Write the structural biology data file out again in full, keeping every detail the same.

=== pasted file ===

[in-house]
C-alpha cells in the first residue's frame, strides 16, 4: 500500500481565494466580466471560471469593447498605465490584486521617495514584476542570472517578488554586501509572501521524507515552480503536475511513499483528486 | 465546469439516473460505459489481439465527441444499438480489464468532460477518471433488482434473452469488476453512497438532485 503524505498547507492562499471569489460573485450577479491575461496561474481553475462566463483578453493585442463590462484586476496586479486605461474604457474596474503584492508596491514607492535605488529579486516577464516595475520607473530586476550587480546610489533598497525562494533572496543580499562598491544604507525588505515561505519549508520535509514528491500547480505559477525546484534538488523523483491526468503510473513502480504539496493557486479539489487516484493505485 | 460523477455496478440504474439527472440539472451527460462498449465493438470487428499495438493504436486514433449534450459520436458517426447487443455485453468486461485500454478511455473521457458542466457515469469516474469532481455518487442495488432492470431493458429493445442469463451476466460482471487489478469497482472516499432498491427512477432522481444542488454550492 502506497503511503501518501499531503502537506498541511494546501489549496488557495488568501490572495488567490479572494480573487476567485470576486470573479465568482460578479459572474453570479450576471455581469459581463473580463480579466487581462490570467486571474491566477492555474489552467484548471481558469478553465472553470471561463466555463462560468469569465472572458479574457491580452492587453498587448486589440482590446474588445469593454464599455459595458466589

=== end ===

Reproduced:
[in-house]
C-alpha cells in the first residue's frame, strides 16, 4: 500500500481565494466580466471560471469593447498605465490584486521617495514584476542570472517578488554586501509572501521524507515552480503536475511513499483528486 | 465546469439516473460505459489481439465527441444499438480489464468532460477518471433488482434473452469488476453512497438532485 503524505498547507492562499471569489460573485450577479491575461496561474481553475462566463483578453493585442463590462484586476496586479486605461474604457474596474503584492508596491514607492535605488529579486516577464516595475520607473530586476550587480546610489533598497525562494533572496543580499562598491544604507525588505515561505519549508520535509514528491500547480505559477525546484534538488523523483491526468503510473513502480504539496493557486479539489487516484493505485 | 460523477455496478440504474439527472440539472451527460462498449465493438470487428499495438493504436486514433449534450459520436458517426447487443455485453468486461485500454478511455473521457458542466457515469469516474469532481455518487442495488432492470431493458429493445442469463451476466460482471487489478469497482472516499432498491427512477432522481444542488454550492 502506497503511503501518501499531503502537506498541511494546501489549496488557495488568501490572495488567490479572494480573487476567485470576486470573479465568482460578479459572474453570479450576471455581469459581463473580463480579466487581462490570467486571474491566477492555474489552467484548471481558469478553465472553470471561463466555463462560468469569465472572458479574457491580452492587453498587448486589440482590446474588445469593454464599455459595458466589